9/11 Aftermath of trauma- Family and Loved Ones; the crossroads between life and death

At the million circles conference where I presented my Kolo Informed Trauma Care, one woman in the audience was the spouse whose husband was killed in the Trade Towers. This was years later and she shared how invisible and forgotten she and her children felt. It was as if her husband who was killed and had to be killed to be one of value.

9/11 Never Forget meme

She acknowledged the survivors who made it out in order to share their stories to the world. She said they also have a place and space in memorial making, a museum and media.
But, she and the families do not have a place or the space to be visible. The only place to be visible was in a public and national memorial site so that media can photograph victims- sensationalize their pain. She asked what of the family and loved ones in the aftermath? What of their pain? What of their trauma? Where do they put their trauma narratives?
What she is talking about is how the access to their truth of their grief and collective trauma is strategically avoided. Somehow, she knew the truth of their grief is evidence materialized into cognition and can be witnessed. But, so many turn away from bearing witness voiding the medium of healing for the 9/11 families and loved one.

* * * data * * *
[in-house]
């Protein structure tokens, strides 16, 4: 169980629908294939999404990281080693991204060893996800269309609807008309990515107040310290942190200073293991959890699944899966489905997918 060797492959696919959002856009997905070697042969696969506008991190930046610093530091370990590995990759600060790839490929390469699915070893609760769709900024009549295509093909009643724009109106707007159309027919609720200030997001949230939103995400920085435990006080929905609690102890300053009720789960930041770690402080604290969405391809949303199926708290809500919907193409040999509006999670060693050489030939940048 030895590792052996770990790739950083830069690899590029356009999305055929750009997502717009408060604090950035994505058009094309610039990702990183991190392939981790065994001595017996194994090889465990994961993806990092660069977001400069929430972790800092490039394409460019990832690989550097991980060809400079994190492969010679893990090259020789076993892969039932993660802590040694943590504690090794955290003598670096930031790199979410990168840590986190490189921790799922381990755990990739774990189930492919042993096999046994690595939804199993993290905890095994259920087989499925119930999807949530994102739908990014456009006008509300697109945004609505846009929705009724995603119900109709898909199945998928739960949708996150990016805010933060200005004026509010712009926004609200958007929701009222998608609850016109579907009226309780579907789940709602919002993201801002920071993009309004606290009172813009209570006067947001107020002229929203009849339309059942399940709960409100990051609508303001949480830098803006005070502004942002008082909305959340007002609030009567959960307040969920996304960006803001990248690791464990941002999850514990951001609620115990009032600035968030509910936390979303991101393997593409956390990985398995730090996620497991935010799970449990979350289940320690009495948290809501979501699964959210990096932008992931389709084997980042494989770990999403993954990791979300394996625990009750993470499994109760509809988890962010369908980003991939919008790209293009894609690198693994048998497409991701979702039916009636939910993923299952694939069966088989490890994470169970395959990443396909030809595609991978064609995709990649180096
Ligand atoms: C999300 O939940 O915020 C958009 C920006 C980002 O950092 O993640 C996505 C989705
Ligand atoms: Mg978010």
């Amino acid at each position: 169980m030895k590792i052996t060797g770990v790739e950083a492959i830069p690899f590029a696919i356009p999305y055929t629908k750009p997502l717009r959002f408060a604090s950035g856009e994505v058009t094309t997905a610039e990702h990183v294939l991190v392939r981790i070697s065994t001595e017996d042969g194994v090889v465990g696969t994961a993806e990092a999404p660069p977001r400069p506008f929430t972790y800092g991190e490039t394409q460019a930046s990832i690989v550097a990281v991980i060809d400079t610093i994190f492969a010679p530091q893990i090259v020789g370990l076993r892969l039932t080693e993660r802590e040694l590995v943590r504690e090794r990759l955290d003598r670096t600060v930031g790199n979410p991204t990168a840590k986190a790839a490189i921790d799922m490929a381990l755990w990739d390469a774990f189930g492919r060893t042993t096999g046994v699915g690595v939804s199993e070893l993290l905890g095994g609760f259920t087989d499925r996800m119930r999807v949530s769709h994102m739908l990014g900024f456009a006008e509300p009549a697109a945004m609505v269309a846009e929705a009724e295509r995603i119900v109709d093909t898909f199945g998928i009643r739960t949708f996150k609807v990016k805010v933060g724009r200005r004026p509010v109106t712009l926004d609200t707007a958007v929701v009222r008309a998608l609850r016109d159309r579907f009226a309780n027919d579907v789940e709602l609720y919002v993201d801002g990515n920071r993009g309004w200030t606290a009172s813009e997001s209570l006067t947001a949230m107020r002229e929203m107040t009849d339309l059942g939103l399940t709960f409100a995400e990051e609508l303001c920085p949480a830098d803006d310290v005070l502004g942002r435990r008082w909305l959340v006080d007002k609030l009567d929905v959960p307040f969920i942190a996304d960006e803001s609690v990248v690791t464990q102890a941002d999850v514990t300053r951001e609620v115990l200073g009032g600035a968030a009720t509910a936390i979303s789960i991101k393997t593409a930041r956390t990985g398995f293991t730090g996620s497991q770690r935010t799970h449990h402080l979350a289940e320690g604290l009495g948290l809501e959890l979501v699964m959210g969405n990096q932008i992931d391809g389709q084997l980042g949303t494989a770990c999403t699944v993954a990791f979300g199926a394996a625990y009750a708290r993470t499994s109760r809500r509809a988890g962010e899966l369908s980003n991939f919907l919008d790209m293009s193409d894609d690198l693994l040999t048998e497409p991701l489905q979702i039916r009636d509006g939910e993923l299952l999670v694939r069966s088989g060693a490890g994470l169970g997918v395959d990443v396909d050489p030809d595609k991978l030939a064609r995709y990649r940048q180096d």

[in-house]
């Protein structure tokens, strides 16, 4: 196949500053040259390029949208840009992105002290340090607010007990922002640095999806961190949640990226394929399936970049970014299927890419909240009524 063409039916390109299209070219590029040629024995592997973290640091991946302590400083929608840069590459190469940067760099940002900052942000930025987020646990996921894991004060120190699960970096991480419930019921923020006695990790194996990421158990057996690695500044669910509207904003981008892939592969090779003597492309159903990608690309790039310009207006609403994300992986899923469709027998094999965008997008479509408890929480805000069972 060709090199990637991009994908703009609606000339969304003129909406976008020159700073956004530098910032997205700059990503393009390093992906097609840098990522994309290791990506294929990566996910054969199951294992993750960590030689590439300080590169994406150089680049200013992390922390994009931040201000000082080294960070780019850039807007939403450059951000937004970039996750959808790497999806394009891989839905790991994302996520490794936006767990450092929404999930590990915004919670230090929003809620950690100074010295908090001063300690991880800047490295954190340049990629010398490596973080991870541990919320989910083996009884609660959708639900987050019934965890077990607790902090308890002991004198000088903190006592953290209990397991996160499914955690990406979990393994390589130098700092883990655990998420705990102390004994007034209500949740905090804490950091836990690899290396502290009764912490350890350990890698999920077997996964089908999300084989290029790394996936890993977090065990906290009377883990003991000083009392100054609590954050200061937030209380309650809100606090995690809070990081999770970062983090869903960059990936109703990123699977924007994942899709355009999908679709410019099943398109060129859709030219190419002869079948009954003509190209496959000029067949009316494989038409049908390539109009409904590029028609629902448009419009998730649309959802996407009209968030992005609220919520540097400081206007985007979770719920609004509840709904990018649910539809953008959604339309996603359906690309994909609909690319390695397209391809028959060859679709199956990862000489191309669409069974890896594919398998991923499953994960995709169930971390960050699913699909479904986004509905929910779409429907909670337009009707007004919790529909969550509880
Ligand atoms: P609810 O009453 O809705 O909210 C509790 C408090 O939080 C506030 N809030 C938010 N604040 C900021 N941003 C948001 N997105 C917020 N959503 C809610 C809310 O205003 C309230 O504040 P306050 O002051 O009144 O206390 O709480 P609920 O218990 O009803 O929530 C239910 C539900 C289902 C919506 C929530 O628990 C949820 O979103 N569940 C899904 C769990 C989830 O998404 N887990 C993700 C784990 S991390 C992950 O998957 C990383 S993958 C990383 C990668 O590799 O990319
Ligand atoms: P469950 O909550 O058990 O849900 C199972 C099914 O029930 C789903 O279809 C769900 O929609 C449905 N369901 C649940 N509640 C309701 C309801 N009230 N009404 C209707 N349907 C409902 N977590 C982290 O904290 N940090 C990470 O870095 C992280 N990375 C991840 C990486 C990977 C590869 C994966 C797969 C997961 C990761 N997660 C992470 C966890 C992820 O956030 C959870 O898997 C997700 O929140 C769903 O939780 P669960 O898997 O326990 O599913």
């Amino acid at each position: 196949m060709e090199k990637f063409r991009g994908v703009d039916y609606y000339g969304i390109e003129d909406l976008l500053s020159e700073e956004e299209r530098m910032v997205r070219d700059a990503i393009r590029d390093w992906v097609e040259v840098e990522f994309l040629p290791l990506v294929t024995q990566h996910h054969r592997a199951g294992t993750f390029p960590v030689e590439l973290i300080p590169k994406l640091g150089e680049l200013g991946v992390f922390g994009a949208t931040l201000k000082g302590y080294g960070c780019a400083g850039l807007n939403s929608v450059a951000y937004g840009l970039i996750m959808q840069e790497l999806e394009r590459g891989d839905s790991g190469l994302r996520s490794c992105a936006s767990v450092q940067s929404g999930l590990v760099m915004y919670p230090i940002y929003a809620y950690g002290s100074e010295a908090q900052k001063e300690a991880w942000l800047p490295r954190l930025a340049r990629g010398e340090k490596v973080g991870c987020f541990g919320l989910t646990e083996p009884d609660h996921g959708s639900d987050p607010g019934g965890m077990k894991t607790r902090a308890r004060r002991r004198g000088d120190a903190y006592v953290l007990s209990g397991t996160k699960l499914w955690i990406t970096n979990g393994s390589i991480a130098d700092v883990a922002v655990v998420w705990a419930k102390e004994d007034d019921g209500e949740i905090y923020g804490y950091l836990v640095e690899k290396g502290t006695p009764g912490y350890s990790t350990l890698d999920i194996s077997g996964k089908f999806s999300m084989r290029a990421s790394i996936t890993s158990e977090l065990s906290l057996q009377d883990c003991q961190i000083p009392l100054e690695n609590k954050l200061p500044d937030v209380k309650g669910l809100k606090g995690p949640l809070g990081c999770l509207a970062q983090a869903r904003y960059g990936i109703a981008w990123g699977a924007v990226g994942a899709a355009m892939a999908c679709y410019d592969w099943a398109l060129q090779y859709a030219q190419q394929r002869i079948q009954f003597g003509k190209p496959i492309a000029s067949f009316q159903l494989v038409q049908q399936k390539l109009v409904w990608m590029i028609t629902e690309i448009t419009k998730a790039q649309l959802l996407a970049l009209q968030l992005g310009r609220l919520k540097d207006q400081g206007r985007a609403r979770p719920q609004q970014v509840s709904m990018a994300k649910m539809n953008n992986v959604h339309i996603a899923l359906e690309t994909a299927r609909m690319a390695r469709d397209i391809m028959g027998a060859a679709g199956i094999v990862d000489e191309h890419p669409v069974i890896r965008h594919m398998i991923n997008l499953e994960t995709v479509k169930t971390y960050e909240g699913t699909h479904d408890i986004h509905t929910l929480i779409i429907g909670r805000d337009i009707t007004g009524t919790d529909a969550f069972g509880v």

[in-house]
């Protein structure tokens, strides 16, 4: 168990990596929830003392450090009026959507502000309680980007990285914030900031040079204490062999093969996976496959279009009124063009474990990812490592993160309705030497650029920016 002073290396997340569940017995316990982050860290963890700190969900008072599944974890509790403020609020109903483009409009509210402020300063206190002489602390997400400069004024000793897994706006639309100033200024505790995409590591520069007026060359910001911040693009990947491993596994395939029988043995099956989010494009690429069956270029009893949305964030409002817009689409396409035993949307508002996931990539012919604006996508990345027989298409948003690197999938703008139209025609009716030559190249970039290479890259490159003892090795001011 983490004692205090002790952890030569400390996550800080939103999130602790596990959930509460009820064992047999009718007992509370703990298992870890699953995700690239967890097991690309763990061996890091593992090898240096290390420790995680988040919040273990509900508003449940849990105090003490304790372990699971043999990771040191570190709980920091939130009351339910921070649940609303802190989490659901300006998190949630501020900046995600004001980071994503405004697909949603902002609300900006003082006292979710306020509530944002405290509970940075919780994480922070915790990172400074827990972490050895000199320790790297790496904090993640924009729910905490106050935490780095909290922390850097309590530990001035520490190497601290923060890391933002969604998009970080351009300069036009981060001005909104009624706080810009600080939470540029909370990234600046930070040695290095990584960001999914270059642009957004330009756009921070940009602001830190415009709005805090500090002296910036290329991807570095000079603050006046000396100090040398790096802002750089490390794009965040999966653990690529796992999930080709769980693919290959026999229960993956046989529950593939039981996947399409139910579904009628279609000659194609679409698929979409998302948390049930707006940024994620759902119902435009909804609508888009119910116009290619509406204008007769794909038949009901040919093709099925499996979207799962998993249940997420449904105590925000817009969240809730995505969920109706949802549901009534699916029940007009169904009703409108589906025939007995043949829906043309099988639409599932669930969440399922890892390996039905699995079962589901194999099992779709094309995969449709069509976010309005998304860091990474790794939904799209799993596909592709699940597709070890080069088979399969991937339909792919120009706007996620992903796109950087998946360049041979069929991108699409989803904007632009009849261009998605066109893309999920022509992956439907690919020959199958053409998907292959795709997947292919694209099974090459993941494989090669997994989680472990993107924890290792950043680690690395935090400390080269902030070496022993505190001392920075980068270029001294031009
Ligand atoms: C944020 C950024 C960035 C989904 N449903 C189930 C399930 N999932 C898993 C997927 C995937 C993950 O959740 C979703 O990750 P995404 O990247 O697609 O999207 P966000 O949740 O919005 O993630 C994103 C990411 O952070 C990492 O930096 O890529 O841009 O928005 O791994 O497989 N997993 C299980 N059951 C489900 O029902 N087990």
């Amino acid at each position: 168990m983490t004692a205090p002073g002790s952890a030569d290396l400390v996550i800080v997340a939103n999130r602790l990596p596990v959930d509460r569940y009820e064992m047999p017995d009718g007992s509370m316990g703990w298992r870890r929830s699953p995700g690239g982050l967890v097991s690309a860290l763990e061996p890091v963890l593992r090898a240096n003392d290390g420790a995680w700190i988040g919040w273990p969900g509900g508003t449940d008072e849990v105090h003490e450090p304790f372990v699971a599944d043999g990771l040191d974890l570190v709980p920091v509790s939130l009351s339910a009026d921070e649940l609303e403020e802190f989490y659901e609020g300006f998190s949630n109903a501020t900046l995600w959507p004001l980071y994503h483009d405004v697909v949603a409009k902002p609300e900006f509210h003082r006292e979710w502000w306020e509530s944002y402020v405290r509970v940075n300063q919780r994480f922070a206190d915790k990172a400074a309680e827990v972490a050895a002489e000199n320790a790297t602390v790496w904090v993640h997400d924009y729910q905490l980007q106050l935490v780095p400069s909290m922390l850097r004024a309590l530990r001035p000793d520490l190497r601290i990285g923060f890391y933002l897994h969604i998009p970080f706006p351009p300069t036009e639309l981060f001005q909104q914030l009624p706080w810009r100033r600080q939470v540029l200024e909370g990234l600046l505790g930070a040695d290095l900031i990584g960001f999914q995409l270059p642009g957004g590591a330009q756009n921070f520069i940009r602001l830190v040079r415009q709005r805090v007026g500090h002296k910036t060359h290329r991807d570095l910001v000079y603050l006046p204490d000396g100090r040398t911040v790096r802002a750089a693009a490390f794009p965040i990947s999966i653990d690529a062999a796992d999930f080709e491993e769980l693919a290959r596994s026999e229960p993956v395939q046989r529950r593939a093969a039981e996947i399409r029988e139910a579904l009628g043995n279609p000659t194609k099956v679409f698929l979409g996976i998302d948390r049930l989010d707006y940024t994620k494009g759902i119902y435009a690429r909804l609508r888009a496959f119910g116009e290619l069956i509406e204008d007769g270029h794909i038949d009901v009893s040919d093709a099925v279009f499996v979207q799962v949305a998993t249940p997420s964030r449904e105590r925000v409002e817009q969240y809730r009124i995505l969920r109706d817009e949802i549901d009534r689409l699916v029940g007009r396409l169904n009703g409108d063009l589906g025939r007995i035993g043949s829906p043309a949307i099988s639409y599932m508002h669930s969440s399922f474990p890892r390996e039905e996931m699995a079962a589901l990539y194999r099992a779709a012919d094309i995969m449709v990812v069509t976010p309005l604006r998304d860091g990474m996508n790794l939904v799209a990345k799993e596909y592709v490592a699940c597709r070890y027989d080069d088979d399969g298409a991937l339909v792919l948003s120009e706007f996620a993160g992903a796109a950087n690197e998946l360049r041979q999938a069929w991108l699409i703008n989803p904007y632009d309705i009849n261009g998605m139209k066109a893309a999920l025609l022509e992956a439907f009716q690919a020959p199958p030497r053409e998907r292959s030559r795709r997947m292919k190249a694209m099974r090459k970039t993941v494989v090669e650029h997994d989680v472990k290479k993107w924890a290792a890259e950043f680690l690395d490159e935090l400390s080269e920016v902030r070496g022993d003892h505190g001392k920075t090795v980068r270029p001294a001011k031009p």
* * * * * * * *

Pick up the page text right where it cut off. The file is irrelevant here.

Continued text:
Eight Children who died in the 9/11 attack

Eight Children who died in the 9/11 attack

According to Dana Rose Garfin, research scientist, its the collective pain that is made invisible, “As an applied social psychologist, I study responses to natural and human-caused adversities that impact large segments of the population – also called “collective trauma.” My research group at the University of California, Irvine (UCI) has found that such exposures have compounding effects over the course of one’s lifespan. This is particularly relevant for children who have grown up in a post-9/11 society.”


It is a chronic crisis for the families and loved ones that builds into greater intensity with t

9/11 Families Mourning

he passage of time. She shared this eloquently in the conference room. What I learned from her is how a collective trauma is birthed out of a shared experience, a horrific traumatic events that certainly falls outside of the range of any ordinary human experiences. But, the families and survivors are excluded and their collective trauma nationalized for war or political gains. How and where do their families and loved ones articulate the unforeseeable trauma and pain in the aftermath of 9/11 that is quite unforgettable to them?

Dr. Danica Anderson
Social Scientist, Trauma Expert
The Kolo: Women’s Cross-Cultural Collaboration